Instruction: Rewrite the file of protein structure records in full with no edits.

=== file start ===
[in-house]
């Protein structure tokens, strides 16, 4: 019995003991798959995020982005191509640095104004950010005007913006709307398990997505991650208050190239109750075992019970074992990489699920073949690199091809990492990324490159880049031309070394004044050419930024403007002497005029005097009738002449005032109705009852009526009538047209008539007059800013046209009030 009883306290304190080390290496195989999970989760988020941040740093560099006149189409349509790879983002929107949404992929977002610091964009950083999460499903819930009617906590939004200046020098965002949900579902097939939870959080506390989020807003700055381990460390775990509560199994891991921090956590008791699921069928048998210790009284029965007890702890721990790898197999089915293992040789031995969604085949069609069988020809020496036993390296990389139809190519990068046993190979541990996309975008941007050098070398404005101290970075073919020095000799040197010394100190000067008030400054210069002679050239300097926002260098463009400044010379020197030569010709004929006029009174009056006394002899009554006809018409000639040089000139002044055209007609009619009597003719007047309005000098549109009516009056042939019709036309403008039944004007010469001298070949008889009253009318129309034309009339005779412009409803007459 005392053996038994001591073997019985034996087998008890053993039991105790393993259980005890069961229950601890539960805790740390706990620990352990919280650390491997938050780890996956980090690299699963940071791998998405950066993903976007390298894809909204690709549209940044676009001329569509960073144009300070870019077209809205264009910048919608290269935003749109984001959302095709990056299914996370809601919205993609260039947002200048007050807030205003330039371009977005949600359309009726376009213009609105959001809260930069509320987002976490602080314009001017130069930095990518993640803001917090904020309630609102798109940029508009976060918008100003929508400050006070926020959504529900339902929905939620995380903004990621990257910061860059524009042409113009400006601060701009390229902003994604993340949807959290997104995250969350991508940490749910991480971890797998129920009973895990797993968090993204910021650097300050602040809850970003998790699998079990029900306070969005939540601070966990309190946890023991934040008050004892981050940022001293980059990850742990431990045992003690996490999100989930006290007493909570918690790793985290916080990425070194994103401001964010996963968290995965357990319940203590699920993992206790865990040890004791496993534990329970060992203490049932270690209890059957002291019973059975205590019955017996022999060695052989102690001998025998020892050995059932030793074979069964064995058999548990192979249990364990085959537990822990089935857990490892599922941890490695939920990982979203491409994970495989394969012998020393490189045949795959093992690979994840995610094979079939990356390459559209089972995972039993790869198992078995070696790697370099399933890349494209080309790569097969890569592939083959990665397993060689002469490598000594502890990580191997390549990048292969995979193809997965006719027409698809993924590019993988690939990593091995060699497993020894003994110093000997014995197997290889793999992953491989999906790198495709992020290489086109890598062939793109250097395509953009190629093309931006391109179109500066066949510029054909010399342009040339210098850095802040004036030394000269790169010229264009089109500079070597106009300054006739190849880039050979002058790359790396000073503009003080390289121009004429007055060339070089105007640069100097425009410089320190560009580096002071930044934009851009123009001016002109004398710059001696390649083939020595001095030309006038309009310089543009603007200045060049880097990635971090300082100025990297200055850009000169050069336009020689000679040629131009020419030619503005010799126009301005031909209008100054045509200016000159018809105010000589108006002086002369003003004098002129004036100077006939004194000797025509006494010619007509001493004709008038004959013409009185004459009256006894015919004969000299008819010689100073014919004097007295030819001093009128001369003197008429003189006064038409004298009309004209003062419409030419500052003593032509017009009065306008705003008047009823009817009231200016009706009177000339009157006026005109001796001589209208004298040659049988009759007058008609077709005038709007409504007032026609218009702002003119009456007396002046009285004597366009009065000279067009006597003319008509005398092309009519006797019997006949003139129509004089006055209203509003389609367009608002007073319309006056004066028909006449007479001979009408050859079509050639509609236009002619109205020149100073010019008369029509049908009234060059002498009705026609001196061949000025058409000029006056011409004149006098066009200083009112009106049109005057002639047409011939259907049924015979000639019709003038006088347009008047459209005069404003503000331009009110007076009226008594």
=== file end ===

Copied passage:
[in-house]
């Protein structure tokens, strides 16, 4: 019995003991798959995020982005191509640095104004950010005007913006709307398990997505991650208050190239109750075992019970074992990489699920073949690199091809990492990324490159880049031309070394004044050419930024403007002497005029005097009738002449005032109705009852009526009538047209008539007059800013046209009030 009883306290304190080390290496195989999970989760988020941040740093560099006149189409349509790879983002929107949404992929977002610091964009950083999460499903819930009617906590939004200046020098965002949900579902097939939870959080506390989020807003700055381990460390775990509560199994891991921090956590008791699921069928048998210790009284029965007890702890721990790898197999089915293992040789031995969604085949069609069988020809020496036993390296990389139809190519990068046993190979541990996309975008941007050098070398404005101290970075073919020095000799040197010394100190000067008030400054210069002679050239300097926002260098463009400044010379020197030569010709004929006029009174009056006394002899009554006809018409000639040089000139002044055209007609009619009597003719007047309005000098549109009516009056042939019709036309403008039944004007010469001298070949008889009253009318129309034309009339005779412009409803007459 005392053996038994001591073997019985034996087998008890053993039991105790393993259980005890069961229950601890539960805790740390706990620990352990919280650390491997938050780890996956980090690299699963940071791998998405950066993903976007390298894809909204690709549209940044676009001329569509960073144009300070870019077209809205264009910048919608290269935003749109984001959302095709990056299914996370809601919205993609260039947002200048007050807030205003330039371009977005949600359309009726376009213009609105959001809260930069509320987002976490602080314009001017130069930095990518993640803001917090904020309630609102798109940029508009976060918008100003929508400050006070926020959504529900339902929905939620995380903004990621990257910061860059524009042409113009400006601060701009390229902003994604993340949807959290997104995250969350991508940490749910991480971890797998129920009973895990797993968090993204910021650097300050602040809850970003998790699998079990029900306070969005939540601070966990309190946890023991934040008050004892981050940022001293980059990850742990431990045992003690996490999100989930006290007493909570918690790793985290916080990425070194994103401001964010996963968290995965357990319940203590699920993992206790865990040890004791496993534990329970060992203490049932270690209890059957002291019973059975205590019955017996022999060695052989102690001998025998020892050995059932030793074979069964064995058999548990192979249990364990085959537990822990089935857990490892599922941890490695939920990982979203491409994970495989394969012998020393490189045949795959093992690979994840995610094979079939990356390459559209089972995972039993790869198992078995070696790697370099399933890349494209080309790569097969890569592939083959990665397993060689002469490598000594502890990580191997390549990048292969995979193809997965006719027409698809993924590019993988690939990593091995060699497993020894003994110093000997014995197997290889793999992953491989999906790198495709992020290489086109890598062939793109250097395509953009190629093309931006391109179109500066066949510029054909010399342009040339210098850095802040004036030394000269790169010229264009089109500079070597106009300054006739190849880039050979002058790359790396000073503009003080390289121009004429007055060339070089105007640069100097425009410089320190560009580096002071930044934009851009123009001016002109004398710059001696390649083939020595001095030309006038309009310089543009603007200045060049880097990635971090300082100025990297200055850009000169050069336009020689000679040629131009020419030619503005010799126009301005031909209008100054045509200016000159018809105010000589108006002086002369003003004098002129004036100077006939004194000797025509006494010619007509001493004709008038004959013409009185004459009256006894015919004969000299008819010689100073014919004097007295030819001093009128001369003197008429003189006064038409004298009309004209003062419409030419500052003593032509017009009065306008705003008047009823009817009231200016009706009177000339009157006026005109001796001589209208004298040659049988009759007058008609077709005038709007409504007032026609218009702002003119009456007396002046009285004597366009009065000279067009006597003319008509005398092309009519006797019997006949003139129509004089006055209203509003389609367009608002007073319309006056004066028909006449007479001979009408050859079509050639509609236009002619109205020149100073010019008369029509049908009234060059002498009705026609001196061949000025058409000029006056011409004149006098066009200083009112009106049109005057002639047409011939259907049924015979000639019709003038006088347009008047459209005069404003503000331009009110007076009226008594």